Last updated on April 12th, 2023 at 04:47 pm
Rosemary's Baby is one of those rare cases of which the film is just as good (as in complex and riveting) as the novel.
If you've never experienced either, you're missing out.
The film (directed by Roman Polanski and starring the ineffable Ruth Gordon as Minnie Castevet, as well as Sidney Blackmer, Ralph Bellamy, John Cassavetes and Mia Farrow) dramatizes Ira Levin's brilliantly crafted novel with hardly a single deviation.
Rosemary's Baby, a New York City Nightmare
In case you don't know the story behind Rosemary's Baby here's a short sum-up: Rosemary and Guy Woodhouse are newlyweds who score an apartment in New York's coveted 19th-century building, the Bramford. Like much in the world that is high profile, the Bramford has a bad rep to precede it — one that includes cannibalism and satanic witchery.
Rosemary makes over the apartment, gets chummy with her neighbours, the Castevets, and finds out she's pregnant. Bizarre dreams, strange chantings filtering through the apartment walls, and spurious behaviour from her husband lead Rosemary to believe that her baby is being bred for some devilish ritual.
The absurdity of Rosemary's situation and the loss she finds herself at to explain it to herself and those she hopes can help her are writ painfully large in the book and film. Devil worship seems slightly ridiculous in the twenty-first century. And yet, there are still — even today – those who believe. But who would believe Rosemary? This, perhaps more than satanism, is what makes Rosemary's Baby so creepy and compelling.
In some ways, I almost like the film more, because even after countless (10 or more?) viewings, I always notice some new, subtle little clue that feeds.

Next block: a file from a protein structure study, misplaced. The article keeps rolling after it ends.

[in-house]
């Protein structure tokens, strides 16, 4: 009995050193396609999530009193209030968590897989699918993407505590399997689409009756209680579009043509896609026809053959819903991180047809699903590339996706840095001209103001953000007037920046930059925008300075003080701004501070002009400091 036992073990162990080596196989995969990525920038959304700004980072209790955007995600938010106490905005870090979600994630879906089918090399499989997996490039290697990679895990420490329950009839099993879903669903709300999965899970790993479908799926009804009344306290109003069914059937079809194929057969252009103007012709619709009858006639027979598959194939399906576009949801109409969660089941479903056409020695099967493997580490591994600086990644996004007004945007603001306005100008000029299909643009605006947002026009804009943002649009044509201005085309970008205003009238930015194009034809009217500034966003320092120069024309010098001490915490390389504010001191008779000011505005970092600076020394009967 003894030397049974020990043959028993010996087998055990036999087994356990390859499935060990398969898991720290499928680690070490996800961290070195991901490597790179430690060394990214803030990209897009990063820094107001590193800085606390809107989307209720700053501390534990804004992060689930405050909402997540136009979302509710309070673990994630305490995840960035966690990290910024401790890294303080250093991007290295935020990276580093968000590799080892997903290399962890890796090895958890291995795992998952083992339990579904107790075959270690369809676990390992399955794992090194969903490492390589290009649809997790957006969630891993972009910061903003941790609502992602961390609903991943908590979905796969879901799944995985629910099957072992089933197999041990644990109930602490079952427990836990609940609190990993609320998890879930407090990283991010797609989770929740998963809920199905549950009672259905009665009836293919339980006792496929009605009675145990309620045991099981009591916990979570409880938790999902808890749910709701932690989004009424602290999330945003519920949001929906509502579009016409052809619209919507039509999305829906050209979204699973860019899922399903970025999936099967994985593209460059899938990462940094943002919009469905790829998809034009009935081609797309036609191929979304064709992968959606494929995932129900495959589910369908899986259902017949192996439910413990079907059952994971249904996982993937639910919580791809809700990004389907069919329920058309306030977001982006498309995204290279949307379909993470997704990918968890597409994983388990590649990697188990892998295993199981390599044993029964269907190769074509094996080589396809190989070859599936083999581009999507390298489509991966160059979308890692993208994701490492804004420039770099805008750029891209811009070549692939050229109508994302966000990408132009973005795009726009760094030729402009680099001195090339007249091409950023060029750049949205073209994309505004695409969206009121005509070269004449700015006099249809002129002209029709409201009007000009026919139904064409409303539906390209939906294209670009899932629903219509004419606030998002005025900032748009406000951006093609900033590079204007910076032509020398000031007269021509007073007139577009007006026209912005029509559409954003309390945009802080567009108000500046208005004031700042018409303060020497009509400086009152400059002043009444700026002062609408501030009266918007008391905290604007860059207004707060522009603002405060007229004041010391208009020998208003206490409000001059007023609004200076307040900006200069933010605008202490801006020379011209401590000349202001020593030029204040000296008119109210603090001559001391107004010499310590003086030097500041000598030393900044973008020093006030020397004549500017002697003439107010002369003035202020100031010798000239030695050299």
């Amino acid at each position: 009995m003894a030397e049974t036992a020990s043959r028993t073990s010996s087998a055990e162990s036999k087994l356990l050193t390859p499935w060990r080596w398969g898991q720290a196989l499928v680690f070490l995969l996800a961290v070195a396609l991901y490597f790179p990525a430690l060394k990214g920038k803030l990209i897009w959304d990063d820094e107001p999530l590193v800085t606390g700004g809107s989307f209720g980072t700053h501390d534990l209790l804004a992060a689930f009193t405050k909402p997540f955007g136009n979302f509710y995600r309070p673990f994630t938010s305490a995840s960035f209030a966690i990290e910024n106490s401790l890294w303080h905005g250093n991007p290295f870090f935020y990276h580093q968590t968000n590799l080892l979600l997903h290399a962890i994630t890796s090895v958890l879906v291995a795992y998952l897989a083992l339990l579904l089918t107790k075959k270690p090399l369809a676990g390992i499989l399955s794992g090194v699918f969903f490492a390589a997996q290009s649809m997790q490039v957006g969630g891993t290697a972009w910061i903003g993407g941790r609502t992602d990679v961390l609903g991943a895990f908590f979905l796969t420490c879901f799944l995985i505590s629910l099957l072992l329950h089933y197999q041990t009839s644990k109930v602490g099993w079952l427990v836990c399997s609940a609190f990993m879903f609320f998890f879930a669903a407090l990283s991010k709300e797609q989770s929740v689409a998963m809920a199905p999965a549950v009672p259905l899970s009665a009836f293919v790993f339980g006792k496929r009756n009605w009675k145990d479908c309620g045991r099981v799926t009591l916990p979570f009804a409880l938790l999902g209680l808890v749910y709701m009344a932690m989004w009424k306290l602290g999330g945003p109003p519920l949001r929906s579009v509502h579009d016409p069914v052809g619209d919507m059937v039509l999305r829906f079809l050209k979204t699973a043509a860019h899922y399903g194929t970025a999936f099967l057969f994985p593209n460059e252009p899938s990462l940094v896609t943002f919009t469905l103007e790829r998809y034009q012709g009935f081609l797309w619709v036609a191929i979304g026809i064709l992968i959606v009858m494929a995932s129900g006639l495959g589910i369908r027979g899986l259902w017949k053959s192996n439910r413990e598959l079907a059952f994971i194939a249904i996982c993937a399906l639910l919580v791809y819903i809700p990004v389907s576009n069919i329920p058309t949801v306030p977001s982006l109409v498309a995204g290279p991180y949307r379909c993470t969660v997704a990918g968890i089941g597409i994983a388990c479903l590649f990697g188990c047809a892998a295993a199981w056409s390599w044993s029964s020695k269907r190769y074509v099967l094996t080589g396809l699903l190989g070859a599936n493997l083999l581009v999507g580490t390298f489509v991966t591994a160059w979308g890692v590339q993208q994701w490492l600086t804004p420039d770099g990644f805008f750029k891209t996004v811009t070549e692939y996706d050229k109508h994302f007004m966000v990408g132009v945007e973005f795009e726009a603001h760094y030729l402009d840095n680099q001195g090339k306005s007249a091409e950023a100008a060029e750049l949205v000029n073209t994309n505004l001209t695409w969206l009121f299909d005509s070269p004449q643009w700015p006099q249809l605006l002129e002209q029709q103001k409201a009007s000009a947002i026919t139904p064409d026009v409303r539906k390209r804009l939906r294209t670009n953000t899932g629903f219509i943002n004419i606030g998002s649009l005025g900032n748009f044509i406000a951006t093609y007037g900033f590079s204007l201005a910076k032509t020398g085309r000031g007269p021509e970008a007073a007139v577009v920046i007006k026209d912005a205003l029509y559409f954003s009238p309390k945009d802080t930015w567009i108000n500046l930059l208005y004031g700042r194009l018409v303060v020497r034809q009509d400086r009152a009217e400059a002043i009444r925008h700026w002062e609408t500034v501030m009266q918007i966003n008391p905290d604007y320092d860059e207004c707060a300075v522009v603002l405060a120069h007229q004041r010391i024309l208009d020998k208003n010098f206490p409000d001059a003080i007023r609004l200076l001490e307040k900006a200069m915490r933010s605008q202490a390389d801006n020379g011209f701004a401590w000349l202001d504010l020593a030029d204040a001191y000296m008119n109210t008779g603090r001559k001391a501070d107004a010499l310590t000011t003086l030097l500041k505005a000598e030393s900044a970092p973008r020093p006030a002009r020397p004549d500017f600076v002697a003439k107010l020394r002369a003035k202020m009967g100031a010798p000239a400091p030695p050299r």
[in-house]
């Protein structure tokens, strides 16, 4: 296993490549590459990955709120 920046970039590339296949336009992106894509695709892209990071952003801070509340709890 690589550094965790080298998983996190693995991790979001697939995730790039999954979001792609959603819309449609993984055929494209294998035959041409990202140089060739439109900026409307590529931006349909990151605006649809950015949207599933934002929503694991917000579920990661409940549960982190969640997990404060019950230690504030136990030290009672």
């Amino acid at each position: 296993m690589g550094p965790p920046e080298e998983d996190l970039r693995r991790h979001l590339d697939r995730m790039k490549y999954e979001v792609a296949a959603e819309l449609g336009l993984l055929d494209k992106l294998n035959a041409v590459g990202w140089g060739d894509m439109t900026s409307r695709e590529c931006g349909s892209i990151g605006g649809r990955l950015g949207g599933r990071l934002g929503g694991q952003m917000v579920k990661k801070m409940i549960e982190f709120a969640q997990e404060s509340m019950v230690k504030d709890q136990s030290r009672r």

Rosemary's paranoia. Guy slips away on the flimsiest pretexts. To get an ice-cream cone in the middle of the night, for example, when pregnant Rosemary is supposed to be the one with the yens.
In the book, the clues to Guy's and the Castavets' deception are made a bit more explicit. But the pacing is spot-on. And in the book's defence, I think Rosemary's character is stronger, smarter (she reads Dickens and Gibbon's Decline and Fall, to give you an example) and less willing to give in to the idea that she's being persecuted than as she's played by Mia Farrow. But Mia Farrow's creation is just as believable, if not quite as likeable.
I also like the character of Hutch (a British transplant who writes children's adventure stories), which gets a bit more play in the book than in the film. But this is really splitting hairs over what are, in my view, two brilliant literary works.
I took a quick trip to New York City the weekend before last, to meet up with a friend of mine from London who was working a sale at Christie's, and brought the book with me to read on the train. It was just the sort of NY atmosphere I was looking for.
Levin's 1967 novel is still in print (I told my friend Jules that I thought it was out of print — mea culpa) and available. Roman Polanski's directorial masterpiece is available on DVD. I highly recommend both.
Elizabeth Frengel is a curator of rare books at The University of Chicago Library Book Arts and History